George Perry Keiki Race

22nd Annual George Perry Memorial Keiki Race

Download Race Day Schedule

Saturday, May 20, 2017
Kailua Beach Park

Registration: $60 per crew

Online registration available starting Sat 5/13 at https://lanikaicanoeclub.org/paddling-racing/george-perry-keiki-race/.

**All registration must be done online, even on race day**

Borrow a Canoe?: If you need to borrow a canoe, please contact Joey Foti at joellefoti@gmail.com or call 808-753-7685.

Lunch & Swag: Lunch and commemorative shirt tickets will be given after each race to the steersperson when they return their race vest.

Race Day Text Alerts: For this year’s event, you have the ability to receive real time text alerts for upcoming races on race day. If you’d like to receive these alerts, please go to the following link https://www.remind.com/join/georgepe and create an account to be added to our list of coaches. This will help everyone know when their crews will be racing and keep the day running smoothly.

Parking: Additional parking is available at Lanikai Elementary School.

Questions: Ali’i Napoleon alii.napoleon@gmail.com 808-393-5561
Joey Foti joellefoti@gmail.com 808-753-7685

History of the George Perry Memorial Keiki Race

George A. Perry was born and raised in Waikiki. For all his youth, he played both in-and-out of its then unspoiled waters, eventually becoming a Beach Boy. In the 1920s and 1930s, as a member of Outrigger Canoe Club, he paddled under legendary coach “Dad” Center. During his early years, he became close to the famous Kalai Waa Jim Kaya, who was the “Domi”—Outrigger’s current and highly respected Canoe Builder–of that period. Kaya crafted and repaired many canoes of that era, and is the reason that George became interested in the art of canoe building. He was close friends with many of the old-time legends, including Toots Minvielle, and Duke Kahanamoku. In fact, he was Duke’s insurance agent.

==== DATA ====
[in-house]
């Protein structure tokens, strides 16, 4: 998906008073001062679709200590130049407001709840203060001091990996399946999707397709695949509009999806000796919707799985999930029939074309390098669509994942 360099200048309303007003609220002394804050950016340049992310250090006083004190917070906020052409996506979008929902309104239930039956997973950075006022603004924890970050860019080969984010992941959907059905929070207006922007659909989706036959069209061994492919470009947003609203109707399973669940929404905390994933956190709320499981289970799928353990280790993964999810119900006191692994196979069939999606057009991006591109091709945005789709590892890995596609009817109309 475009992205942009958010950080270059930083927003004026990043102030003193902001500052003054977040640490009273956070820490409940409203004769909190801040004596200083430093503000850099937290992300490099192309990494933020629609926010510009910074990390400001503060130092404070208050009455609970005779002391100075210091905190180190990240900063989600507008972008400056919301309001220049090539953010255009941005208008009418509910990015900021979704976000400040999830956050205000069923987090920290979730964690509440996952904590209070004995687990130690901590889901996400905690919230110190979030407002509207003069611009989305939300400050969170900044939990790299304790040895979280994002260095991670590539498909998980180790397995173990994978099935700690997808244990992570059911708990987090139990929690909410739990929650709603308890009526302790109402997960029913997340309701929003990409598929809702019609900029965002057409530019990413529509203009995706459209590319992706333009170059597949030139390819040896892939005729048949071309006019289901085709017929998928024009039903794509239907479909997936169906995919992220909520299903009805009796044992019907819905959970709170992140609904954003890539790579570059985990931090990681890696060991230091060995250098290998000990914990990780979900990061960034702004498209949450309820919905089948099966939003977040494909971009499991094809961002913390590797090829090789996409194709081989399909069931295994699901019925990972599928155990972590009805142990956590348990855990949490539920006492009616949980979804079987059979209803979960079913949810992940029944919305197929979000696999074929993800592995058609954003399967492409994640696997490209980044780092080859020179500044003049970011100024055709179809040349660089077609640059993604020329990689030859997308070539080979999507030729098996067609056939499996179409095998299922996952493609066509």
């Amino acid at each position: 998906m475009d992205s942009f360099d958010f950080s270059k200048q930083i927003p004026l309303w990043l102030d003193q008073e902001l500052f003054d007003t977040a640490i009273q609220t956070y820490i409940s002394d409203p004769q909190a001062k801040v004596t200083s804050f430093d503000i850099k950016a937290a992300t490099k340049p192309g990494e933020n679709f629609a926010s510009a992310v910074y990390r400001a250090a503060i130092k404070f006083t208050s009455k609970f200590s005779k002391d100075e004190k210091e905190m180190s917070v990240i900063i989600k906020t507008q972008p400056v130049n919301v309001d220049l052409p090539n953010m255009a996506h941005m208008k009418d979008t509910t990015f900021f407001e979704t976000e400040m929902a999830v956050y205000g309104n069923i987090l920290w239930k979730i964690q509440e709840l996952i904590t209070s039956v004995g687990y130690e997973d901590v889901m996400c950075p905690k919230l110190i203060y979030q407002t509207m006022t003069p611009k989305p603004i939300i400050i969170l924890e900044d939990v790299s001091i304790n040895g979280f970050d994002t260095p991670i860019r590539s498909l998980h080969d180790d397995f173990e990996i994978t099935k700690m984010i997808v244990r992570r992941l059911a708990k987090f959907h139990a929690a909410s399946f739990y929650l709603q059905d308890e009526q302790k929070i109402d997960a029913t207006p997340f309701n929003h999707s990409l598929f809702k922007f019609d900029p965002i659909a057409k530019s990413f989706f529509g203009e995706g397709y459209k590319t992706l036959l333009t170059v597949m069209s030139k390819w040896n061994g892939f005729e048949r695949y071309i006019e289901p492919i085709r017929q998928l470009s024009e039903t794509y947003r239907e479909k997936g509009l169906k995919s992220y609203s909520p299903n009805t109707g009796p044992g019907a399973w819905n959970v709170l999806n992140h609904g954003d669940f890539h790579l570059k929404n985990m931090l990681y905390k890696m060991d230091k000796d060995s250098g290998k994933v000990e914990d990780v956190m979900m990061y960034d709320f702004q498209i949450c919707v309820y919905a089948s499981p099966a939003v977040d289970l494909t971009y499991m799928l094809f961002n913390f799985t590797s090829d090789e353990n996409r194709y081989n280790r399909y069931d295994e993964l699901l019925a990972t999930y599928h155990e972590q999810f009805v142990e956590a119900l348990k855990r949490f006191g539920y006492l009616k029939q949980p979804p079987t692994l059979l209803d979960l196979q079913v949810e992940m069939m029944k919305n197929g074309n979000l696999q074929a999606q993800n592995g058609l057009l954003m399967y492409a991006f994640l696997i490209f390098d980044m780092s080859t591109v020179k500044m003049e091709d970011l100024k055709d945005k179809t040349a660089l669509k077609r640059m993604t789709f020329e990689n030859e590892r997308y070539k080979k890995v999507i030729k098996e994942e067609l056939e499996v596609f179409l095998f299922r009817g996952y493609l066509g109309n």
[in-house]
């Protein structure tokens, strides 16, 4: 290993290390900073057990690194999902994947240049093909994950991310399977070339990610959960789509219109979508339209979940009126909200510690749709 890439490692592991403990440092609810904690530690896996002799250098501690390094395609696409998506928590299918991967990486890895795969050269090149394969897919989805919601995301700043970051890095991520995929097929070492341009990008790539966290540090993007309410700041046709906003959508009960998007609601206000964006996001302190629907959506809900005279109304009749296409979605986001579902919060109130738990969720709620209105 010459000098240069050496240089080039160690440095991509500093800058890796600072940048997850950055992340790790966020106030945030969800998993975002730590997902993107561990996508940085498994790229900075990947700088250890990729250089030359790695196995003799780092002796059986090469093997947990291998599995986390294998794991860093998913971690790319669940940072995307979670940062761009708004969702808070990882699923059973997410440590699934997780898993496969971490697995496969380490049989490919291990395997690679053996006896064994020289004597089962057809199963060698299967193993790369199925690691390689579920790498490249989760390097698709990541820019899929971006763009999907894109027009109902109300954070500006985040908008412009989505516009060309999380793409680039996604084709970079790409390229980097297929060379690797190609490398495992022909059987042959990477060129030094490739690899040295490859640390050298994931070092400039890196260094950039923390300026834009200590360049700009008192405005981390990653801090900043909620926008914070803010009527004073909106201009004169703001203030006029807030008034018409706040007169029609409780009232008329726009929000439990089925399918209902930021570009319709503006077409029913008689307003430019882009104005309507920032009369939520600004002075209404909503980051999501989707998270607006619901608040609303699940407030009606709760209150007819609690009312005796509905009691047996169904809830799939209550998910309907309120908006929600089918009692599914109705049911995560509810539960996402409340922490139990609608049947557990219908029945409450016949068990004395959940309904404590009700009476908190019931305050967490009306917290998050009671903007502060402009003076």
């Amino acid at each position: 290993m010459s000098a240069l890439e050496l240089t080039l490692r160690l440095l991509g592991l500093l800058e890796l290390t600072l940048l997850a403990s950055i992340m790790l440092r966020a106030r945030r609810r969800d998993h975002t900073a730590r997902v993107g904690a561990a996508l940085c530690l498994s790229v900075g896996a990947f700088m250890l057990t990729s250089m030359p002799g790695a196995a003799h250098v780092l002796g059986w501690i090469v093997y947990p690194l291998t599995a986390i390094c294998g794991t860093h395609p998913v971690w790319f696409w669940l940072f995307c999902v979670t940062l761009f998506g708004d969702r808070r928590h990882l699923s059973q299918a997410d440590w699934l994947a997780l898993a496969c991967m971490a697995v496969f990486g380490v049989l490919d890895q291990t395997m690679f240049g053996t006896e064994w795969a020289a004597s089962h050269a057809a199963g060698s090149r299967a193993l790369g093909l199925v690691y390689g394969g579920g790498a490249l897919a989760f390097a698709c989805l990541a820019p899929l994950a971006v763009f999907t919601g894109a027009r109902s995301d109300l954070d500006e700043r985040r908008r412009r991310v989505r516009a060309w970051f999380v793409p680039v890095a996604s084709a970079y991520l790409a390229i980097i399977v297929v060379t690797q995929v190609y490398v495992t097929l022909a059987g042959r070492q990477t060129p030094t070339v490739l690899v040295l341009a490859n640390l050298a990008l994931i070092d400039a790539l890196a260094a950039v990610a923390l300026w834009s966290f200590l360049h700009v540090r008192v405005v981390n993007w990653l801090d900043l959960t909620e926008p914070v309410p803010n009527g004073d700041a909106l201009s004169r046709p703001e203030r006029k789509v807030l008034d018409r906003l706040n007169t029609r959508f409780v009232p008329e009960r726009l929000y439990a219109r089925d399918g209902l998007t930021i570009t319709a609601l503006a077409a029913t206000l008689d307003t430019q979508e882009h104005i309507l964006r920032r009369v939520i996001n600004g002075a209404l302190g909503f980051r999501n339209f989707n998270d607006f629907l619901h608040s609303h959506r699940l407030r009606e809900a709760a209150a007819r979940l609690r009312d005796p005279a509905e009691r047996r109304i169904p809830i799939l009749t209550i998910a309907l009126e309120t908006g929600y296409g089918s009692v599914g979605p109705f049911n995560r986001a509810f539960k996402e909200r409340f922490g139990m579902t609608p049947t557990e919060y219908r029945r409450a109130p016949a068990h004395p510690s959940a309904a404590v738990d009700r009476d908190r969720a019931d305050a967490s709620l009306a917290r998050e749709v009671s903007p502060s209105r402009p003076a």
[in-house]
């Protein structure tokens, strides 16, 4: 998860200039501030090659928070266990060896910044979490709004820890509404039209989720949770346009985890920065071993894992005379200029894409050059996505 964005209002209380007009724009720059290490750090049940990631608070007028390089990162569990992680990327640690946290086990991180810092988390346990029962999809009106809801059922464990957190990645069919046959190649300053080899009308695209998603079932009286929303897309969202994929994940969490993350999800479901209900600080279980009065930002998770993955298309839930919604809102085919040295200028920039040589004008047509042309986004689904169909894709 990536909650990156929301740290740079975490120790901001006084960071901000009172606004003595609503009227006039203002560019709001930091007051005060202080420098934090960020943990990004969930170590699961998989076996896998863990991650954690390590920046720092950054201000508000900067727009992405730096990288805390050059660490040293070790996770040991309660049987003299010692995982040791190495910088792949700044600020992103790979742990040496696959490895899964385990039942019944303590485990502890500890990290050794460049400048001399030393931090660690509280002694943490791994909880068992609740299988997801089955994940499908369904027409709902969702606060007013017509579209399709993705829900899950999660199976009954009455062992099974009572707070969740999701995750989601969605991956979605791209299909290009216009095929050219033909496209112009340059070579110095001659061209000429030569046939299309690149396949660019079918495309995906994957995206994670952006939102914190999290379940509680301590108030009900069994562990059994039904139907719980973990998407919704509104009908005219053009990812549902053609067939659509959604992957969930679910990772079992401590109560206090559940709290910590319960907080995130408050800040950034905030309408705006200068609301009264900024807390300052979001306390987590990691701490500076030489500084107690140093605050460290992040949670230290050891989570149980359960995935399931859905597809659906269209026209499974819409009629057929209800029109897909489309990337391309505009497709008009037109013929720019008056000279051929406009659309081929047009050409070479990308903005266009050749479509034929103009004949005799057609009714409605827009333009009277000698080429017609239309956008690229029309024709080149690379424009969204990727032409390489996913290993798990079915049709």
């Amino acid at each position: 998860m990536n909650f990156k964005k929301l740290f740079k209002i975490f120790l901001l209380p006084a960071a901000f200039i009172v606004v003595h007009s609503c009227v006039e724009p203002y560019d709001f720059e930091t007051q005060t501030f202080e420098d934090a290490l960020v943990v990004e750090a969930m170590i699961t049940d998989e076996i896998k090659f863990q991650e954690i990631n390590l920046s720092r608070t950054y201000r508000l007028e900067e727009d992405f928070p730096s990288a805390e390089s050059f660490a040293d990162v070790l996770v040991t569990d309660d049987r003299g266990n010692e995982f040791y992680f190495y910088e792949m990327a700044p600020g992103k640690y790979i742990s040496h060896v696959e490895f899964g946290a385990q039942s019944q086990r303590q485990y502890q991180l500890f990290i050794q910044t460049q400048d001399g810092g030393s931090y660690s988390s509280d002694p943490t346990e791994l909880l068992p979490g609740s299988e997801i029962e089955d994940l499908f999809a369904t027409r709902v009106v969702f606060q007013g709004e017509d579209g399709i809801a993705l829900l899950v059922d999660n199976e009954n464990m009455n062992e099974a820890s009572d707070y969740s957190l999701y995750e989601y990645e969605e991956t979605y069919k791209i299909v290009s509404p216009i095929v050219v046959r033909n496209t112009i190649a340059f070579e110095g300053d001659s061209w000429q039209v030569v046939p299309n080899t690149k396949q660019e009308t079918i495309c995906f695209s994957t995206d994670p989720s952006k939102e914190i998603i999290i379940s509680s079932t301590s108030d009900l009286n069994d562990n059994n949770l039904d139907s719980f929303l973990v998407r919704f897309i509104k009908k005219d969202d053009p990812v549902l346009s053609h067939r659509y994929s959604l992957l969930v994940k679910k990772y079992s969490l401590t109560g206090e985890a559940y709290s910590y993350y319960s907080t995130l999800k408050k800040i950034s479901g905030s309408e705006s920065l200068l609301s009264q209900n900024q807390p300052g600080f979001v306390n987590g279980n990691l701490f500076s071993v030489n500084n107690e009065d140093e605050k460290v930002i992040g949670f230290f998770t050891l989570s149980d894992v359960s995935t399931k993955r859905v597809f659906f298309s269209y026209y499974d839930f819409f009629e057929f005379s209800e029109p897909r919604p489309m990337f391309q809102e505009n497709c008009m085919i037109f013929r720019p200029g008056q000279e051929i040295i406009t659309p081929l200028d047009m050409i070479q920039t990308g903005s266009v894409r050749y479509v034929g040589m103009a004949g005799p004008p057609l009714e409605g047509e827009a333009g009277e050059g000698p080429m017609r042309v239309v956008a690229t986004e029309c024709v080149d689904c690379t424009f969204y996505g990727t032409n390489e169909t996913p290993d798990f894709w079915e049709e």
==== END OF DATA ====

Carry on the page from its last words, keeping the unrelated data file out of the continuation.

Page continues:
In 1937, George resigned from Outrigger, to move to Lanikai and start a family. Back then, during the days of the Old Pali Road, he simply didn’t have the time to make the long trip to-and-from Waikiki and Lanikai. To share his love of the sport, using two borrowed Koa canoes, he helped establish Lanikai Canoe Club in 1953. The canoes were named A’a, and Manuke’oke’o. A’a, the first Koa Racing Canoe ever built, had been owned by Prince Jonah Kuhio Kalanianaole. Established specifically for the youth on the Oahu’s Windward side, our club’s first Board of Directors and its Officers, were all under 17 years of age. George’s son Tay, was our first President, at 16 years old.

In 1954, the club was gifted with a Koa log. George and the kids spent a full year hewning, building, and finishing Kehukai! In 1959, George and a very young Lanikai crew, entered their first Molokai to Oahu race, known back then as MO’OAHU, coming in fourth in their homemade Koa canoe.

George was a true believer in Hawaii’s youth. To honor him and his Aloha, the first George Perry Memorial Na Keiki O Na Waa was held in 1996, organized by former club president Mauli Olds Aspelund, who was coached by George as a youth. LCC’s clubhouse was out of her home, for its first 25 years. There were 18 race events offered for 12 – 18-year-old girls, boys, and mixed crews. Many said that the kids wouldn’t be able to handle the distances. The incentive then, and still, is providing youth paddlers, the same benefits and exposure as adults, in our ever-growing sport. Kids love this race! Today, this race has grown from 44 entries across 18 events, to nearly 120 entries through 21 events. Aloha Nui Kakou me Mahalo Piha, for your support!